Archaeologists Find Harappan burial site with 5,000-year-old skeleton in Kutch

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Archaeologists Find Harappan burial site with 5,000-year-old skeleton in Kutch
Archaeologists Find Harappan burial site with 5,000-year-old skeleton in Kutch

In a major discovery about ancient Indian civilization, archaeologists in Gujarat have discovered a massive burial site. It is around 360 KM from Dholavira in the Kutch district of Indian state of Gujarat. They believe that the site dates back to the Harappan Civilization.

Details of the Harappan Burial Site

Details of the Harappan Burial Site 
Details of the Harappan Burial Site

According to the report, the burial site has over 250 graves and 26 of them have already been excavated. The site is comparatively large with the dimension of 300m x 300m in size. The significant find is one full human skeleton that is around six feet in height.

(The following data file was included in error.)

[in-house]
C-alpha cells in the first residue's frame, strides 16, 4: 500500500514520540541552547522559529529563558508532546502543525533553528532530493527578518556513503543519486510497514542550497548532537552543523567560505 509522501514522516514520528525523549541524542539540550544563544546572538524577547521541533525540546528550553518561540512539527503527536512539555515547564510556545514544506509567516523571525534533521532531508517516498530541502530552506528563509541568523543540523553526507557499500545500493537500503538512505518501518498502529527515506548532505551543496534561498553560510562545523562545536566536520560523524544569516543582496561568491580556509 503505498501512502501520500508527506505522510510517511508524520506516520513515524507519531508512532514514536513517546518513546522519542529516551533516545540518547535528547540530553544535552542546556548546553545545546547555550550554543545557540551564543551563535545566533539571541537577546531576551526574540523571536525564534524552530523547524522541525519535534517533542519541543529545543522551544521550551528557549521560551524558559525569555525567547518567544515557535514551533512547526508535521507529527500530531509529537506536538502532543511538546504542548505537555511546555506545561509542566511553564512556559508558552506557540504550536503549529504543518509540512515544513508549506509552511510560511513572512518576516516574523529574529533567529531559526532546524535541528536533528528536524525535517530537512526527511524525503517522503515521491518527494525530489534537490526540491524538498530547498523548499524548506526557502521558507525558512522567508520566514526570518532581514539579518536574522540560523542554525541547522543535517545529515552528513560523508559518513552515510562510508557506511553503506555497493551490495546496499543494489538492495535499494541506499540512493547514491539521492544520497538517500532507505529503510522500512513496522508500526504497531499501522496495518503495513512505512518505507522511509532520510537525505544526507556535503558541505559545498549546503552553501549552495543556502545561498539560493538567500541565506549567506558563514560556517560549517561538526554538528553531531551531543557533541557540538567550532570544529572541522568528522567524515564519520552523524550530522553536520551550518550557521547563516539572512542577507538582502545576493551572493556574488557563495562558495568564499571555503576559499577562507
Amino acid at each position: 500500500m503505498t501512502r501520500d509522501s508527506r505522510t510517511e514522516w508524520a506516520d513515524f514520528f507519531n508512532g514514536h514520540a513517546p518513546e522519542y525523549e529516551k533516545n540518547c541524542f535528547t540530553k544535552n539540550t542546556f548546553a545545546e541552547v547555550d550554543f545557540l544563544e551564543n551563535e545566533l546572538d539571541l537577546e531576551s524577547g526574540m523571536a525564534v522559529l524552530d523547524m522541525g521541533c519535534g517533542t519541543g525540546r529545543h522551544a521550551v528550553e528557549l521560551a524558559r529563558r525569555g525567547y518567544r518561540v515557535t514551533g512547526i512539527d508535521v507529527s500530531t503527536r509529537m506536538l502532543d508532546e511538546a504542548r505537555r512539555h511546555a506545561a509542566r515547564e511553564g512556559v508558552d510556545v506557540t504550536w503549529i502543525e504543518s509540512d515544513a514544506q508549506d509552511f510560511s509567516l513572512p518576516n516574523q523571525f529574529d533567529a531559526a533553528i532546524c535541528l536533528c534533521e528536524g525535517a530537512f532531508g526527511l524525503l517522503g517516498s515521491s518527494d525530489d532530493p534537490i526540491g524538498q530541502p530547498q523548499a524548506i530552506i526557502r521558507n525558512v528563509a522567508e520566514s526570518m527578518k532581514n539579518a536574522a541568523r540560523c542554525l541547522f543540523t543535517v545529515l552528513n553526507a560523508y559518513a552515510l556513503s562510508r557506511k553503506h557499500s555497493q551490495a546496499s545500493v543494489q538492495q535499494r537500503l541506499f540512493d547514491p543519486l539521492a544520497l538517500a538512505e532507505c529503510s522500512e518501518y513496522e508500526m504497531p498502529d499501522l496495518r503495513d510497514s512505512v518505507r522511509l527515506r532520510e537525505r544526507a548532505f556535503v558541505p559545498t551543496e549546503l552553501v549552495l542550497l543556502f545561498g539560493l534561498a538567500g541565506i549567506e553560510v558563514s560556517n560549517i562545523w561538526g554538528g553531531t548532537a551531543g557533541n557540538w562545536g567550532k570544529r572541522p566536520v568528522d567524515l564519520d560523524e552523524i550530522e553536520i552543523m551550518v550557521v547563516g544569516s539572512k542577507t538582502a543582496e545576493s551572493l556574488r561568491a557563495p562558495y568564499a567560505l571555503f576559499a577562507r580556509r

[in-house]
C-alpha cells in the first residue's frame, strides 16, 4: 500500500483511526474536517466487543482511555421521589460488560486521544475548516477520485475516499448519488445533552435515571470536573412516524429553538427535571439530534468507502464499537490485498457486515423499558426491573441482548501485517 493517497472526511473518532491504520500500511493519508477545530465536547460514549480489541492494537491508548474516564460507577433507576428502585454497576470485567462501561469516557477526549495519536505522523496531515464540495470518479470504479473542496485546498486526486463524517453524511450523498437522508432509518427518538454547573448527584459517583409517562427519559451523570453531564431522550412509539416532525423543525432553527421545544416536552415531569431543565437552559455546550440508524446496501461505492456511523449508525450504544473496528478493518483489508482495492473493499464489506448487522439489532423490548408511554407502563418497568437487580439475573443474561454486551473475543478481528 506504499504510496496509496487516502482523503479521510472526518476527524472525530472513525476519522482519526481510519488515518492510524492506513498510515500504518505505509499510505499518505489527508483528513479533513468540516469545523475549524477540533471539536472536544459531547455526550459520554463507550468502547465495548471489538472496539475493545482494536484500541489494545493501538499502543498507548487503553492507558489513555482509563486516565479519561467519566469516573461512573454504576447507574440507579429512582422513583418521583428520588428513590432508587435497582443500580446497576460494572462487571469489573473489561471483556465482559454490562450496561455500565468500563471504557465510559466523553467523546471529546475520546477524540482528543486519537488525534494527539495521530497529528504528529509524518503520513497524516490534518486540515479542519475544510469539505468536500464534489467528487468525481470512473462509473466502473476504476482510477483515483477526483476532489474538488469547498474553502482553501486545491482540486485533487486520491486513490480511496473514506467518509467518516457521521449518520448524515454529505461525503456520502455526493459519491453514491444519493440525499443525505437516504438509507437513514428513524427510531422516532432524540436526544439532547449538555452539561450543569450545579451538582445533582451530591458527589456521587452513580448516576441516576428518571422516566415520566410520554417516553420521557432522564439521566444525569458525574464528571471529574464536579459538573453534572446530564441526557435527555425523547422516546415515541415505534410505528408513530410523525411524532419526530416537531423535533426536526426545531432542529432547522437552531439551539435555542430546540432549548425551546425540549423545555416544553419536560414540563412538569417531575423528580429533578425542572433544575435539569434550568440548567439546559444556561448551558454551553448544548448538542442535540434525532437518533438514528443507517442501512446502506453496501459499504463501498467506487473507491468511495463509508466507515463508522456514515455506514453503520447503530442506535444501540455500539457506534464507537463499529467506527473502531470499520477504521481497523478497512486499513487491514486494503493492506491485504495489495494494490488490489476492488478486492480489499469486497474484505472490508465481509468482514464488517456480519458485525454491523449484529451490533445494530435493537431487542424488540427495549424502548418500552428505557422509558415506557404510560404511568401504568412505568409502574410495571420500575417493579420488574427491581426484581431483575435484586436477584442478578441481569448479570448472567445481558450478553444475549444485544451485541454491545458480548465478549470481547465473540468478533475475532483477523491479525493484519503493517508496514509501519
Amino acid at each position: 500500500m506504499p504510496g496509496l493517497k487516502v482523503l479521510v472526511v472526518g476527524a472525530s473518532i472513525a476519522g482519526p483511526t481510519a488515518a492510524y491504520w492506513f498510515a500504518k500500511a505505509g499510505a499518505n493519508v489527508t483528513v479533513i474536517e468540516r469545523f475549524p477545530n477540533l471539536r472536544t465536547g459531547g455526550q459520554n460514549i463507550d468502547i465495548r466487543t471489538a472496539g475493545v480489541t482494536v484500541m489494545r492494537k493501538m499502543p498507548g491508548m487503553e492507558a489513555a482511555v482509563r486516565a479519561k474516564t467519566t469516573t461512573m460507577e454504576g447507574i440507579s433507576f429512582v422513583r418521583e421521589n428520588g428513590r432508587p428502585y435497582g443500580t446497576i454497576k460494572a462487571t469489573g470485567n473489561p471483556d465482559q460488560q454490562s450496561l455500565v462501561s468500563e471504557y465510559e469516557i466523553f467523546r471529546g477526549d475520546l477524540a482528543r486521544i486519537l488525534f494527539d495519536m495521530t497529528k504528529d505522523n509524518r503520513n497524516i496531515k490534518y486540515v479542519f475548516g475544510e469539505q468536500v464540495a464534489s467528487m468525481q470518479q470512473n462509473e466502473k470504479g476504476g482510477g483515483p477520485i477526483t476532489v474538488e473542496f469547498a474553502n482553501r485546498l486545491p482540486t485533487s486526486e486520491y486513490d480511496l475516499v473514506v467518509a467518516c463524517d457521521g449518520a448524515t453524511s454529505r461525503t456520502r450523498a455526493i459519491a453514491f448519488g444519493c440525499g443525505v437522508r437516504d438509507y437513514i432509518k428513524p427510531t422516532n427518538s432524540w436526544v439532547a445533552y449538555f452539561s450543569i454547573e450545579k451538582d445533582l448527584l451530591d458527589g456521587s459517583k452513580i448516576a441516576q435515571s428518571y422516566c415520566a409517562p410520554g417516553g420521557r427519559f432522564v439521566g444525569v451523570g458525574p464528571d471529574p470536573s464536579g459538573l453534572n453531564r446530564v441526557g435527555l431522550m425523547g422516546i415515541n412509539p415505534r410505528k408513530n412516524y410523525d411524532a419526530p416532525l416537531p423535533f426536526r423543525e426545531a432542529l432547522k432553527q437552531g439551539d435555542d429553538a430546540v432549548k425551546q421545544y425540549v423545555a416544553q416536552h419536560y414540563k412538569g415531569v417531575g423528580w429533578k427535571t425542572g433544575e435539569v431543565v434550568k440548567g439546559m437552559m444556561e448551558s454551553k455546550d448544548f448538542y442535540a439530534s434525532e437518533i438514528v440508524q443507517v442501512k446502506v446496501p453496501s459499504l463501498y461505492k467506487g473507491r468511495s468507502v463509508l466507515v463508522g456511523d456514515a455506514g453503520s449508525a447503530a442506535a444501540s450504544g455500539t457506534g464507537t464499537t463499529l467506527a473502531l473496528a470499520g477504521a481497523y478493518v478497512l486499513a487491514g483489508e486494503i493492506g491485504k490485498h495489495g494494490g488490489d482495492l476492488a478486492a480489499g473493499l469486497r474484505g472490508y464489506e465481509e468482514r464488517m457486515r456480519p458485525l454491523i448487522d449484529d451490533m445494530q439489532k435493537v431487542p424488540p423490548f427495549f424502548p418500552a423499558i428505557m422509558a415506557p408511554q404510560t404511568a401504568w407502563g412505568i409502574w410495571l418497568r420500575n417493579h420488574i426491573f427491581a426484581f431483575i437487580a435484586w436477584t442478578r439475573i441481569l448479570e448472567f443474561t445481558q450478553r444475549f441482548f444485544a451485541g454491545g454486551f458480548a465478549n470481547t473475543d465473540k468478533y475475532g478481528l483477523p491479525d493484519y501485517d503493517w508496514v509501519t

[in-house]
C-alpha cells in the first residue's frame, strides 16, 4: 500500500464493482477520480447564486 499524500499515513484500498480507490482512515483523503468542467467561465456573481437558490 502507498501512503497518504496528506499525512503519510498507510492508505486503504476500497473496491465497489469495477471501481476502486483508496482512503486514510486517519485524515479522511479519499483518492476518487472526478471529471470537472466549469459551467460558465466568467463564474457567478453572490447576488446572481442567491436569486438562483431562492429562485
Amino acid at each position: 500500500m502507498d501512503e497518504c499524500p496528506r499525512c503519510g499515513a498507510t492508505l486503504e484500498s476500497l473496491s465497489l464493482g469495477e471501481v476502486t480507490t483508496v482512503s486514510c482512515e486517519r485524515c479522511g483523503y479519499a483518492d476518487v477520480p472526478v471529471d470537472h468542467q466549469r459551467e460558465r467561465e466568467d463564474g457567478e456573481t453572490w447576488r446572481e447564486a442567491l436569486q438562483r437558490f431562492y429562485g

Many Harappan civilization experts and archaeologist said the burial site is rectangular in shape and estimated to be 4600-5200 years old.

Apparently, all the burial sites found in Gujarat till date are either circular or semi-circular. We are trying to establish the significance of this rectangular shape,” Suresh Bhandari, head of Department of Archeology, Kutch University, told Times of India newspaper.

“The skeleton has been taken to Kerala University for determining its age, possible reason for death and knowing its gender,” Bhandari added.

Kutch University and Kerala University performed the excavation in a joint effort near Khatia village of Lakhpat taluka.

Faculty members of both the universities said the rectangular burial site had sound wall rocks in the east-west direction and the biggest grave is around 6.6 meters wide.

Apart from human skeletons, animal remains, shell-like bangles, grinding stones, and blades were also discovered from the site.

The significance of the discovery

The artifacts will now be studied by experts to find out the rituals and social deeds that existed in the Harappan culture.

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“Studies of the potteries, as well as rock blocks, will enhance our knowledge about the different techniques employed and the raw material used to make them,” said Bhandari.

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